One of the most extraordinary aspects of the resurrection narrative occurs in Luke. Two friends of Jesus, walking to Emmaus from Jerusalem were joined by a stranger. When they reached Emmaus, after walking 10.4 miles, they shared a meal with him. As he broke the bread, their eyes were opened and they realised that their companion was the risen Christ.
John’s gospel is balanced in favour of the part played by a woman. Mary Magdalen went to the tomb and had a personal encounter with a man whom she thought to be a gardener. He called her by name and she responded by calling him Rabbi, teacher. A week later he appeared again in the same room and allowed Thomas to touch him, Thomas, who had doubted the truth of all the stories he had heard.
There are several convergences in these disparate reports. All mention a stone which had been rolled away, revealing an empty tomb. The role of women, though their reactions are different, was to be key witness to the resurrection. The risen Christ carried on teaching his disciples, he carried on being their Rabbi. Jesus was not a ghost. He could eat and drink. Sometimes Jesus invited his disciples to touch him, but famously when he greeted Mary he said: touch me not.
Flavius Josephus, a 1st century Roman left us one of the few historical texts of the period. “John the Baptist and Jesus were two holy men. When Pilate, upon the accusation of the first men amongst us, condemned Jesus to be crucified, those who had formerly loved him did not cease to follow him, for he appeared to them on the third day, living again, as the divine prophets foretold.” This is as near as we get to a detached almost contemporary account.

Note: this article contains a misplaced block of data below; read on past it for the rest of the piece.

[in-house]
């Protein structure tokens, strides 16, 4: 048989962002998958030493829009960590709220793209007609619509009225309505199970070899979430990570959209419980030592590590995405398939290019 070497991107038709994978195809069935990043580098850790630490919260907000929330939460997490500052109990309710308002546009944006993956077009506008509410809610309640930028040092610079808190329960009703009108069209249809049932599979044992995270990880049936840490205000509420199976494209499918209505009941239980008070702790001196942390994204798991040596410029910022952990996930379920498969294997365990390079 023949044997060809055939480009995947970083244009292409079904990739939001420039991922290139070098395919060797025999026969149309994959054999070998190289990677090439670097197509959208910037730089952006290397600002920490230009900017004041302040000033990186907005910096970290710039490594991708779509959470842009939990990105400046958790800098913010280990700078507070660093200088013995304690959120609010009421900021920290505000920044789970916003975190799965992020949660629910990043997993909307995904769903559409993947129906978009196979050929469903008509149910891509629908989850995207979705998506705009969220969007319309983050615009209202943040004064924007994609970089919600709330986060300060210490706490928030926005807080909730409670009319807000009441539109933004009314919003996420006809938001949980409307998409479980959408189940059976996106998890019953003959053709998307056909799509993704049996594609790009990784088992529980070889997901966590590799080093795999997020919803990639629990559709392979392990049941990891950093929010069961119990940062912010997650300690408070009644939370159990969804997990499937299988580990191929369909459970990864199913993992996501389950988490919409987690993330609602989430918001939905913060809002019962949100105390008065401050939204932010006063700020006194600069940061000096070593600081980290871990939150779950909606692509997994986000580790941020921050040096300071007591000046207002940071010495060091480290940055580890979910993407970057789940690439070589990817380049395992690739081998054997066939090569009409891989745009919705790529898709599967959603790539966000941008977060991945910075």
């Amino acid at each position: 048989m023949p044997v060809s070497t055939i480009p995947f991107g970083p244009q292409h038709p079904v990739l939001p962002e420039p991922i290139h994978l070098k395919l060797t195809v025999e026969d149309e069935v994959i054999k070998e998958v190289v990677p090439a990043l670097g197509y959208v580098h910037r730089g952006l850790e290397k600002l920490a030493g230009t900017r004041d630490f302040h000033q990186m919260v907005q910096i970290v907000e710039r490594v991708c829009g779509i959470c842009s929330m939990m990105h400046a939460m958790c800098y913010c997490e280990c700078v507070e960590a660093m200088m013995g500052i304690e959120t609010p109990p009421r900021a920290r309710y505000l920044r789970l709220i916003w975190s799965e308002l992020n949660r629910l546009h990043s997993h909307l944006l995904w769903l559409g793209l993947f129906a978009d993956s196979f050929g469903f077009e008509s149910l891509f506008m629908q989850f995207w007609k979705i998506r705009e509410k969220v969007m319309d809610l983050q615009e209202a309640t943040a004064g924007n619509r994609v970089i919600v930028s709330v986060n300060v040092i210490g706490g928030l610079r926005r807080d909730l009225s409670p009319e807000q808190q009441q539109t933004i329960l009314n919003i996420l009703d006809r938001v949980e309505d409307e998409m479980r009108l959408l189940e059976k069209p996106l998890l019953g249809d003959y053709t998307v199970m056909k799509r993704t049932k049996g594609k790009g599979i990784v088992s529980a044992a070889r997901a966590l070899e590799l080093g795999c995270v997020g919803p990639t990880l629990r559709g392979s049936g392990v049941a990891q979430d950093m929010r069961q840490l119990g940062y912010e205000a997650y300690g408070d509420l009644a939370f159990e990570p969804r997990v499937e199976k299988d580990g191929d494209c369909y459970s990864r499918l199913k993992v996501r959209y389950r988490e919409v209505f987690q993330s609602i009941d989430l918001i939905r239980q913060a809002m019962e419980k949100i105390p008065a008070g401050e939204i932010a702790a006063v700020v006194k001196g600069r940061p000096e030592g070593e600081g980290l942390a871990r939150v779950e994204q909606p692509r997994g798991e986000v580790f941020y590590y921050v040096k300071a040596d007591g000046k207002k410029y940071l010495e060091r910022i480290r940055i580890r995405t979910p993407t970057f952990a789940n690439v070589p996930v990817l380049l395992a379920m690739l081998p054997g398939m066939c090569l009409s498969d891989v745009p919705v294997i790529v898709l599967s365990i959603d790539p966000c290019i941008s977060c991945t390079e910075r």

Between the NT stories and this little scrap of writing by a minor historian, there isn’t a great deal of authenticated information to build a religion on.
But a common thread running through it all is perspective. As we read these stories we accept that they represent points of view.
The resurrection is the great miracle of our religion. If you believe in the supernatural, you can accept that in his role of creator of the universe it is well within God’s power to break his own laws. Bringing a dead body back to life is another manifestation of his power over all he made.
The Catholic catechism acknowledges the enigmatic quality of the resurrection. Although [it] was an historical event, verified by the sign of the empty tomb and the apostles’ encounters with the risen Christ, it remains at the very heart of the mystery of faith, something that transcends and surpasses history. Certainty and ambiguity combined in one sentence.
What does the resurrection mean for us?
I can’t believe that the meaning of the resurrection is to prove the almighty power of God. If it were so then we must ask why this God doesn’t use this power to deal with all the horrors that are and have been in the world, affecting individuals and whole nations.
It can’t mean irrefutable fact as we understand it. When we watched an eye witness on TV describing the fall of the Berlin Wall, we saw the men climbing up with hammers and pick axes. There were clouds of dust. People clawed at the structure and ran over no-man’s- land into the West, stopping to look at the collapse of the barrier that had dominated their lives. Everyone there would have their version of what happened to pass on to family, friends, neighbours. But the basic threads of the story could be verified by anyone who looked at archive film or old newspapers.